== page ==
Monday, August 31, 2009

Are your paintings insured?


Recently I had a heated discussion regarding who is responsible for protecting and insuring your work when it is accepted for an exhibition? Let's say a highly regarded group puts on an exhibition and contracts a gallery. The group states on the application upfront about their legal responsibility for artwork accepted for their sponsored show. So far this is a normal practice and no one had an objection. You receive notification your work has been accepted along with delivery instructions, dates for your work to arrive, agreements to sign and additional costs the gallery charges to receive your work (this is a real pet peeve of mine for a later post) and a few more instructions. You are thrilled your work has been accepted and can't wait to get it ready to send. But stop you may not be prepared for what could be a huge reality check on how the art world practices business.

This is where our debate went to a higher level. Once your painting is in possession of the gallery do not assume it is protected by their insurance. Most galleries today do not cover loss or damage on items which they do not outright own, therefore since they are only in essence renting their gallery for an exhibition they are not legally liable for theft loss damage or fire. Not to mention the occasional acts of God that might also happen. It is a business practice galleries have maintained for years and with the economy in a slump it is even more prevalent. Our discussion was only in regards to exhibitions in galleries just to be clear. My stance in the debate is that galleries should cover the paintings of an exhibition. After all the publicity of a show being held at their establishment and the potential added profits to their bottom line through commissions of sold work plus the outside chance of signing on a fresh new talent and added clientele to their gallery I feel backs up my stance.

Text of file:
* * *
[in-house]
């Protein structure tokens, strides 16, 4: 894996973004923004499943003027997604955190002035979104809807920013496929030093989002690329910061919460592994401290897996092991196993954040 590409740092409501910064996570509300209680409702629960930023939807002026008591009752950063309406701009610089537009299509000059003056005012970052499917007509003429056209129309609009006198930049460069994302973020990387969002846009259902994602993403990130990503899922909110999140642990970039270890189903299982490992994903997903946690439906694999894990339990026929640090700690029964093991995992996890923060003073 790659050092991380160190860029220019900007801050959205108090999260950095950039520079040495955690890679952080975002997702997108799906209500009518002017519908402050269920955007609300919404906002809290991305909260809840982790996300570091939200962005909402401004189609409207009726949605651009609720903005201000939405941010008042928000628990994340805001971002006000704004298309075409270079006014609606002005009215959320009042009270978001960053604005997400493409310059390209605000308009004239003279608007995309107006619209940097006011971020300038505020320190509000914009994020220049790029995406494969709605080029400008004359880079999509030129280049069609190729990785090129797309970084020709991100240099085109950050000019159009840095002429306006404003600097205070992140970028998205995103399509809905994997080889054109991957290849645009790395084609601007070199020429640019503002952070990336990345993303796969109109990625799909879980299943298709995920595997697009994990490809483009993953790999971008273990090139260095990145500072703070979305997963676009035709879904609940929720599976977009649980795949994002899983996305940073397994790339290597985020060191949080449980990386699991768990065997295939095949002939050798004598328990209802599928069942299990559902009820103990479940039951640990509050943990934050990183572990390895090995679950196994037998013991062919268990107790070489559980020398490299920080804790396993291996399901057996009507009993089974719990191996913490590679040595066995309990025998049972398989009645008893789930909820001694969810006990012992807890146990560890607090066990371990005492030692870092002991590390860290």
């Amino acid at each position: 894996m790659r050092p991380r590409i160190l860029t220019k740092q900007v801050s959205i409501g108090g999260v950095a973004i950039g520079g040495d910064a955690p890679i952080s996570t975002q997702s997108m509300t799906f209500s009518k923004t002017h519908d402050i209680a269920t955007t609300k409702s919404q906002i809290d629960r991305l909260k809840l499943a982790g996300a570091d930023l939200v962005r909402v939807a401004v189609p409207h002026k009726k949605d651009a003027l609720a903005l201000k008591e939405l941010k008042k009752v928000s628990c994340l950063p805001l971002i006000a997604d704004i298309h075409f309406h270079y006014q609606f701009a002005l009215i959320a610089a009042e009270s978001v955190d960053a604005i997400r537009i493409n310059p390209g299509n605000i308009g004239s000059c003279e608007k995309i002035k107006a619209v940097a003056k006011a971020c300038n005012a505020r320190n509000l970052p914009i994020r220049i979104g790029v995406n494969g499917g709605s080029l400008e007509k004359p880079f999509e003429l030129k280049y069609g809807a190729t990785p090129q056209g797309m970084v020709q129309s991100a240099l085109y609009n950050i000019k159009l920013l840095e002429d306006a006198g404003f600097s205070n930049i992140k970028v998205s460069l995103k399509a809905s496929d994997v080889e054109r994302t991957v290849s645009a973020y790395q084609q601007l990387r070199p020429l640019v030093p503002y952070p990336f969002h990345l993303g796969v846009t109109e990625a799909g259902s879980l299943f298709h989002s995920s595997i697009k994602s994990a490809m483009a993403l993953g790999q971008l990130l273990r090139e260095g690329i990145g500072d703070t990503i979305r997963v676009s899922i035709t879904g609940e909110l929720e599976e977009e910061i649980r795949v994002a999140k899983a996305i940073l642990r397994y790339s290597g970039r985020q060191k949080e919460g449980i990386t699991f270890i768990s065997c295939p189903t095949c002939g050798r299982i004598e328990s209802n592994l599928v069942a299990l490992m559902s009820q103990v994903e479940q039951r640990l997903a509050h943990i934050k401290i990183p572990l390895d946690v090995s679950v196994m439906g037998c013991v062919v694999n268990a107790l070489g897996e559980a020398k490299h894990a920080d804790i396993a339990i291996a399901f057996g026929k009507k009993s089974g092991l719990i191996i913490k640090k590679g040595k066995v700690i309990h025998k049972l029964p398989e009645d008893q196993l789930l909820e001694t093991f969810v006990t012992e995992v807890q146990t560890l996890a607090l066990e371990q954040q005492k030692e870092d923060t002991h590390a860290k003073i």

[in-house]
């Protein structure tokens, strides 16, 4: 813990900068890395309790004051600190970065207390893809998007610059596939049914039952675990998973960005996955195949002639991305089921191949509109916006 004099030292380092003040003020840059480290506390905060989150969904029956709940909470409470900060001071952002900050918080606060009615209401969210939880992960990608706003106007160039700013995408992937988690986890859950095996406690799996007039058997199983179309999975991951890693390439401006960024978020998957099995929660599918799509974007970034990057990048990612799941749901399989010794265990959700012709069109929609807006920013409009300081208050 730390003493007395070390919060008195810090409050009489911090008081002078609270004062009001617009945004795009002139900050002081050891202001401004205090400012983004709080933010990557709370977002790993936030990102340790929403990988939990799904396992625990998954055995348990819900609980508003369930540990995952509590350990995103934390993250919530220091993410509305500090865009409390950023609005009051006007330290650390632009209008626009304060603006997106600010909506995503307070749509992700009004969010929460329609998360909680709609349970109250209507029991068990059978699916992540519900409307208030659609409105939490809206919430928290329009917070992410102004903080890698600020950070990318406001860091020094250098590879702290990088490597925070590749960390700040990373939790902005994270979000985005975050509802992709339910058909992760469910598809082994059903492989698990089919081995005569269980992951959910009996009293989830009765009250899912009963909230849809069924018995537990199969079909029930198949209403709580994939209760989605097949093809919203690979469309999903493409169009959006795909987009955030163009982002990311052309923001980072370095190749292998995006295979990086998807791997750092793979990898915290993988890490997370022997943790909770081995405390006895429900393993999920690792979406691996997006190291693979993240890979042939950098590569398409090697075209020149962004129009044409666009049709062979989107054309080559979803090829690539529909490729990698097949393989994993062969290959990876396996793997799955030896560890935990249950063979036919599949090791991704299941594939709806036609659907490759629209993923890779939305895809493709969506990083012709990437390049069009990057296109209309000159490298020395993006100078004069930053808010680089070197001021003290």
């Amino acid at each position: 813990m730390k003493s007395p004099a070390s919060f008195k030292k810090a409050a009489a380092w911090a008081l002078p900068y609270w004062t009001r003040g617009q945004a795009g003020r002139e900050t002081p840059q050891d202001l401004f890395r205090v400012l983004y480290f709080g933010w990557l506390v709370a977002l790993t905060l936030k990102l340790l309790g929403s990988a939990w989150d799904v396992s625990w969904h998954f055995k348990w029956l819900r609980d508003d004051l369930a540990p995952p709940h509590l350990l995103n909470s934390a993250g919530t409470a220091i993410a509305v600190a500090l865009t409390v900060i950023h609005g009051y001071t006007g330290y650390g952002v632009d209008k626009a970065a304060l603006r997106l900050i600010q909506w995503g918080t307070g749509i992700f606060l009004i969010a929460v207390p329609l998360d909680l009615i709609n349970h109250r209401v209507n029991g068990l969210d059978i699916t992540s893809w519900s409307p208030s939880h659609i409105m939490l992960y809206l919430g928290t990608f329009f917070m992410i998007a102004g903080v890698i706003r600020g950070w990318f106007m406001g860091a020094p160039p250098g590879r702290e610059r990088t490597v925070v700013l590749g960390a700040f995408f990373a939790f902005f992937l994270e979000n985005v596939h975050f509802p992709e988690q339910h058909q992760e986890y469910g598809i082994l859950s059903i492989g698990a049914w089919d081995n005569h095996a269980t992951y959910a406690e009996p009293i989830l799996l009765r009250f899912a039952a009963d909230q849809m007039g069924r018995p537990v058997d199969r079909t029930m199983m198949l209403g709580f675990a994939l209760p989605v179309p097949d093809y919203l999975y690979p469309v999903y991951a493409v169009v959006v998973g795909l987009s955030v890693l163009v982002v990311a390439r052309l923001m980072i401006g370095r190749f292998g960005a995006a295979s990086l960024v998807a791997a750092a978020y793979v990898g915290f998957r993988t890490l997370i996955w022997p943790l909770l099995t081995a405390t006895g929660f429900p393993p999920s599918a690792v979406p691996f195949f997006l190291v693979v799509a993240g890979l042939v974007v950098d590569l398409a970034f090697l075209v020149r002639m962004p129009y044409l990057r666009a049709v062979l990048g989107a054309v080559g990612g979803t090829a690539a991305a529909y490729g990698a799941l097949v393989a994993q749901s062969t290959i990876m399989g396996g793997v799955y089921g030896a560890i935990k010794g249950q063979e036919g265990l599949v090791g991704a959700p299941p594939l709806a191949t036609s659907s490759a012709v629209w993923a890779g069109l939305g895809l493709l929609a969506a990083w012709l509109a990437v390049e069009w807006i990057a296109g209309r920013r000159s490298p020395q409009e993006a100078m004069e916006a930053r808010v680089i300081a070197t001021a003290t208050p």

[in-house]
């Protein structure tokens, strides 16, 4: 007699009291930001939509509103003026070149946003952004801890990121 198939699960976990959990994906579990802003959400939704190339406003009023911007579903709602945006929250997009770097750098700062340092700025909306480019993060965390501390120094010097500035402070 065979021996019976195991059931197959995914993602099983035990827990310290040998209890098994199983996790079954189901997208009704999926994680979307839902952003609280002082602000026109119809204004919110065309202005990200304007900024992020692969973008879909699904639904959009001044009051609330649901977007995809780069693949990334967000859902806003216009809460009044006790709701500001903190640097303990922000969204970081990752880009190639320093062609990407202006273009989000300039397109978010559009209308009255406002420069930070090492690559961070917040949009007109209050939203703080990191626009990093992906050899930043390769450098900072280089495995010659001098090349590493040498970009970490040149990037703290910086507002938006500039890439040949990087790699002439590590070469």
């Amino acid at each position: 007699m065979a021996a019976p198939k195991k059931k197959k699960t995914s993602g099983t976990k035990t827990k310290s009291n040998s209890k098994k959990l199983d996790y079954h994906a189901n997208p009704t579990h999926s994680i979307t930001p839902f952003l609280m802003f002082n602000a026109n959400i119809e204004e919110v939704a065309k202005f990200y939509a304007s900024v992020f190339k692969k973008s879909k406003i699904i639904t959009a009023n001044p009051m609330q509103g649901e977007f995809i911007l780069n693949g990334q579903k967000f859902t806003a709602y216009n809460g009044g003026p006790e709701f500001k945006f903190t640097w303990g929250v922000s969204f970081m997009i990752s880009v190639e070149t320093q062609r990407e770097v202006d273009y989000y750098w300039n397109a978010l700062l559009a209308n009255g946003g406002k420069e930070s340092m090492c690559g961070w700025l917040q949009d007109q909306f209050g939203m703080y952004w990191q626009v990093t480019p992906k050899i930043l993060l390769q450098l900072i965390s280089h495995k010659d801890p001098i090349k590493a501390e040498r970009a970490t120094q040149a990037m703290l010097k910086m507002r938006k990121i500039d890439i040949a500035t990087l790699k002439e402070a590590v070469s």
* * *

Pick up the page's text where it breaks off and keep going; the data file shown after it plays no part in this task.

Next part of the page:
Since I love to follow things to the end today I investigated an exhibition which I was entering today and made a couple of phone calls to the gallery which was hosting the event. Sure enough I found out the gallery did not have insurance that would cover the painting I was about to submit. This gallery located in an area where storms can be dangerous and damaging did not have insurance to cover their own assets. This is very disturbing to me and if not for my rather Bulldog attempt to retrieve the information needed I may well have sent a painting (if accepted) unprotected and in harms way. So I decided to further investigate my own insurance on my studio and I am thankful to say my work is covered and if I wanted to I could extend a rider to cover paintings I chose to exhibit. This is very costly to add. I am now rethinking a part of my marketing strategy.

It really comes down to if you are comfortable taking the chance that nothing will happen to your painting , which is probably the case, than keep entering unprotected. But I know when you least expect it things can happen. I want people to be aware and know the truth behind showing their work(right or wrong). For me I am still thinking and weighing the pros and cons of exhibiting my work.

LinkWithin

Related Posts Plugin for WordPress, Blogger...

ShareThis

Translate